What volume of gas is generated at STP when 4.6 g of Aluminum Carbonate is placed in 0.75 M Nitric acid?

1 Answer
Mar 4, 2015

You'd produce #"1.3 L"# of #CO_2# gas at STP with that much aluminium carbonate.

SIDE NOTE. Since you didn't provide a volume for the nitric acid, I'll assume a 1-L sample; I've based my assumption on the fact that nitric acid will not act as a limiting reagent, i.e. you'll have excess nitric acid.

So, start with the balanced chemical equation

#Al_2(CO_3)_(3(aq)) + 6HNO_3(aq) -> 2Al(NO_3)_(3(aq)) + 3H_2O_((l)) + 3CO_(2(g))#

Notice that you have a #"1:3"# mole ratio between aluminium carbonate and carbon dioxide, i.e. you'll produce three times as many moles of the latter than the number of moles of the former that react.

The number of moles of aluminium carbonate is

#"4.6 g" * "1 mole"/"234.0 g" = "0.0197 moles"#

Now, a 1.0-L sample of nitric acid will have

#C = n/V => n = C * V = "0.75 M" * "1.0 L" = "0.75 moles nitric acid"#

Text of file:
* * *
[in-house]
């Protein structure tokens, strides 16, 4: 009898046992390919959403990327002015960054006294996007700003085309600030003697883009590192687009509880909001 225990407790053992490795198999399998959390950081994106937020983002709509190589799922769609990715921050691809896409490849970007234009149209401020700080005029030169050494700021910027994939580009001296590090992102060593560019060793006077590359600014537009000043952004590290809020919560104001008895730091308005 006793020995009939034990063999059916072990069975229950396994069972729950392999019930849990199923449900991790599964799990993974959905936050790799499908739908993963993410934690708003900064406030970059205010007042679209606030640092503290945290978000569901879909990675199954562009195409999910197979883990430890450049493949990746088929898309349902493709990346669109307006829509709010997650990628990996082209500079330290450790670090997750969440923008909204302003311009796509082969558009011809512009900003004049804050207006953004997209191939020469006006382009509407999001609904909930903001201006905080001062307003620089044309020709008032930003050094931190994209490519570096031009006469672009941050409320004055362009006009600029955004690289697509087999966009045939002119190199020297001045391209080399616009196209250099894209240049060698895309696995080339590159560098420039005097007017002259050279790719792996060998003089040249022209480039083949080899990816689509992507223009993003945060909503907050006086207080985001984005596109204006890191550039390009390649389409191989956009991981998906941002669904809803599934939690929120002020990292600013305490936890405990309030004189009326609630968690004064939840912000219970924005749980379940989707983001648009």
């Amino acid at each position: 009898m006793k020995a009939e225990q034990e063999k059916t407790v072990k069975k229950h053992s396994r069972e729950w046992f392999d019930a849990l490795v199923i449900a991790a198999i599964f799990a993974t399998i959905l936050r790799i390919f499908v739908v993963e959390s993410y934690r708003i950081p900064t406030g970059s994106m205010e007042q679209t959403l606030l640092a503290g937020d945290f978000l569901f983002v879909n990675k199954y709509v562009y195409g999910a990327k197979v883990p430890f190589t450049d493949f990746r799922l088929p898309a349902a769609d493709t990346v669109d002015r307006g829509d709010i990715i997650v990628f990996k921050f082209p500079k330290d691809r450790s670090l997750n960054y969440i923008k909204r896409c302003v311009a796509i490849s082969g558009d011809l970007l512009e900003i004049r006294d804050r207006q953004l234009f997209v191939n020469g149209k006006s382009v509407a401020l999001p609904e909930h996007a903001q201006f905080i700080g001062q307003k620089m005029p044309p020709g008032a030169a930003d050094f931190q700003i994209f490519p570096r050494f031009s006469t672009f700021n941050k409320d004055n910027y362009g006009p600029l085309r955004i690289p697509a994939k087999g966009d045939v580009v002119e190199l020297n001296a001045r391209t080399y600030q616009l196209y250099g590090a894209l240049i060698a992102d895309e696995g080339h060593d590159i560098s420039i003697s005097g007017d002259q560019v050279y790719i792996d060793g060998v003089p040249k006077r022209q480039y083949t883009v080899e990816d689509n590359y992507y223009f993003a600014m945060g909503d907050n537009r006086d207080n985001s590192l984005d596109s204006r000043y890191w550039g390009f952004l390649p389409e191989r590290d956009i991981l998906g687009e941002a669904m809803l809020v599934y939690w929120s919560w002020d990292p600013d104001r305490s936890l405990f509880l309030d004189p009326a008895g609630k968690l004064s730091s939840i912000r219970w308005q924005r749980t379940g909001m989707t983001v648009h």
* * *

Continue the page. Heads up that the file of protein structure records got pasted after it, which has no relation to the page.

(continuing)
which is more than enough to make sure that the nitric acid is not limiting the reaction.

According to the #"1:6"# mole ratio that exists between aluminium carbonate and nitric acid, you would need a minimum of

#"0.0197 moles aluminijm carbonate" * "6 moles nitric acid"/"1 mole aluminium carbonate" = "0.118 moles nitric acid"#

In this case, you indeed have more nitric acid than you need.

Use their respective mole ratio to determine how many moles of carbon dioxide will be produced

#"0.0197 moles aluminium carbonate" * "3 moles carbon dioxide"/"1 mole aluminium carbonate" = "0.0591 moles"#

At STP (273,15 K and 1 atm), 1 mole of any ideal gas occupies exactly 22.4 L - this is known as the molar volume of a gas at STP.

Therefore, the volume of gas produced will be

#n_(CO_2) = V/V_("molar") => V = n_(CO_2) * V_("molar")#

#V = "0.0591 moles" * "22.4 L"/"1 mole" = "1.32 L"#

Rounded to two sig figs, the number of sig figs in both 4.6 g and in 0.75 M, the answer will be

#V = "1.3L"#

SIDE NOTE If a volume for the nitric acid comes up, determine the number of moles of nitric acid you'd have in that particular volume and compare it to the minium number of moles required for that much aluminium carbonate - if the number's smaller, the nitric acid will be a limiting reagent and you'd have to recalculate the moles of aluminium carbonate that react.